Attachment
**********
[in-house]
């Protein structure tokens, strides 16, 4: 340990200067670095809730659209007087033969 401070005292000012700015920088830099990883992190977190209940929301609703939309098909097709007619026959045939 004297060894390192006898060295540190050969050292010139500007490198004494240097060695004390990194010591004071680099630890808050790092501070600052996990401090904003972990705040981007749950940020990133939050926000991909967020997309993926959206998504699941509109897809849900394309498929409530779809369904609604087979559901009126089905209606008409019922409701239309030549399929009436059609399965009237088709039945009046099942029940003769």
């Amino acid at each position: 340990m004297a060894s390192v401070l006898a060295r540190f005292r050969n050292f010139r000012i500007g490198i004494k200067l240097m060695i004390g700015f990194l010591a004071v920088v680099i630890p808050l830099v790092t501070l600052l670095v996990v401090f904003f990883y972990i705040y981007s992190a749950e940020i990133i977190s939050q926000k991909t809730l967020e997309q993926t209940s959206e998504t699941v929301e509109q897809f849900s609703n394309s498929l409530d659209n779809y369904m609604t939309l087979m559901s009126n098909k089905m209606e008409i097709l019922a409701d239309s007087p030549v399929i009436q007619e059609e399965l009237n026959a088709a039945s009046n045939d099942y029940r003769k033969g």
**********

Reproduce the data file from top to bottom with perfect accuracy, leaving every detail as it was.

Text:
[in-house]
């Protein structure tokens, strides 16, 4: 340990200067670095809730659209007087033969 401070005292000012700015920088830099990883992190977190209940929301609703939309098909097709007619026959045939 004297060894390192006898060295540190050969050292010139500007490198004494240097060695004390990194010591004071680099630890808050790092501070600052996990401090904003972990705040981007749950940020990133939050926000991909967020997309993926959206998504699941509109897809849900394309498929409530779809369904609604087979559901009126089905209606008409019922409701239309030549399929009436059609399965009237088709039945009046099942029940003769």
């Amino acid at each position: 340990m004297a060894s390192v401070l006898a060295r540190f005292r050969n050292f010139r000012i500007g490198i004494k200067l240097m060695i004390g700015f990194l010591a004071v920088v680099i630890p808050l830099v790092t501070l600052l670095v996990v401090f904003f990883y972990i705040y981007s992190a749950e940020i990133i977190s939050q926000k991909t809730l967020e997309q993926t209940s959206e998504t699941v929301e509109q897809f849900s609703n394309s498929l409530d659209n779809y369904m609604t939309l087979m559901s009126n098909k089905m209606e008409i097709l019922a409701d239309s007087p030549v399929i009436q007619e059609e399965l009237n026959a088709a039945s009046n045939d099942y029940r003769k033969g």